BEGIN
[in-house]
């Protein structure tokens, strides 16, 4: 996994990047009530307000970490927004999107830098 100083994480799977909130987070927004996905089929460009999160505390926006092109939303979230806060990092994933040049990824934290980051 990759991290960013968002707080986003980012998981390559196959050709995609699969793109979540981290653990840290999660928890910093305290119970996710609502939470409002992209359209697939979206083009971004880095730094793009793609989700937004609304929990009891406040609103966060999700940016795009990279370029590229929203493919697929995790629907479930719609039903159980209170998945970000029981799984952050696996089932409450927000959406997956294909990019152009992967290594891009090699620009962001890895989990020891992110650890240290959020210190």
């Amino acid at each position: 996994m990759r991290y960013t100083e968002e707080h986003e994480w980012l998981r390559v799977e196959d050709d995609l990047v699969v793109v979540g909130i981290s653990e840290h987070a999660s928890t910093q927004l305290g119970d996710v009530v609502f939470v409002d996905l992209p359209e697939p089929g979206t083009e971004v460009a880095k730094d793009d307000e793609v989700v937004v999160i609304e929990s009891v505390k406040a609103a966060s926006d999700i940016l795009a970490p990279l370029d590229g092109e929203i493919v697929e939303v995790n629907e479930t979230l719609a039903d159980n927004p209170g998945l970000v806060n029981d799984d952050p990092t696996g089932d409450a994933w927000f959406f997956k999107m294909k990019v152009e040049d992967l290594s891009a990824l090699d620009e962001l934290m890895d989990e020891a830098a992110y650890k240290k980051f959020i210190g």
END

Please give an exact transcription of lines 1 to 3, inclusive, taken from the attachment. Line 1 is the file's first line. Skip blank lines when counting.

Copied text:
[in-house]
């Protein structure tokens, strides 16, 4: 996994990047009530307000970490927004999107830098 100083994480799977909130987070927004996905089929460009999160505390926006092109939303979230806060990092994933040049990824934290980051 990759991290960013968002707080986003980012998981390559196959050709995609699969793109979540981290653990840290999660928890910093305290119970996710609502939470409002992209359209697939979206083009971004880095730094793009793609989700937004609304929990009891406040609103966060999700940016795009990279370029590229929203493919697929995790629907479930719609039903159980209170998945970000029981799984952050696996089932409450927000959406997956294909990019152009992967290594891009090699620009962001890895989990020891992110650890240290959020210190």
């Amino acid at each position: 996994m990759r991290y960013t100083e968002e707080h986003e994480w980012l998981r390559v799977e196959d050709d995609l990047v699969v793109v979540g909130i981290s653990e840290h987070a999660s928890t910093q927004l305290g119970d996710v009530v609502f939470v409002d996905l992209p359209e697939p089929g979206t083009e971004v460009a880095k730094d793009d307000e793609v989700v937004v999160i609304e929990s009891v505390k406040a609103a966060s926006d999700i940016l795009a970490p990279l370029d590229g092109e929203i493919v697929e939303v995790n629907e479930t979230l719609a039903d159980n927004p209170g998945l970000v806060n029981d799984d952050p990092t696996g089932d409450a994933w927000f959406f997956k999107m294909k990019v152009e040049d992967l290594s891009a990824l090699d620009e962001l934290m890895d989990e020891a830098a992110y650890k240290k980051f959020i210190g």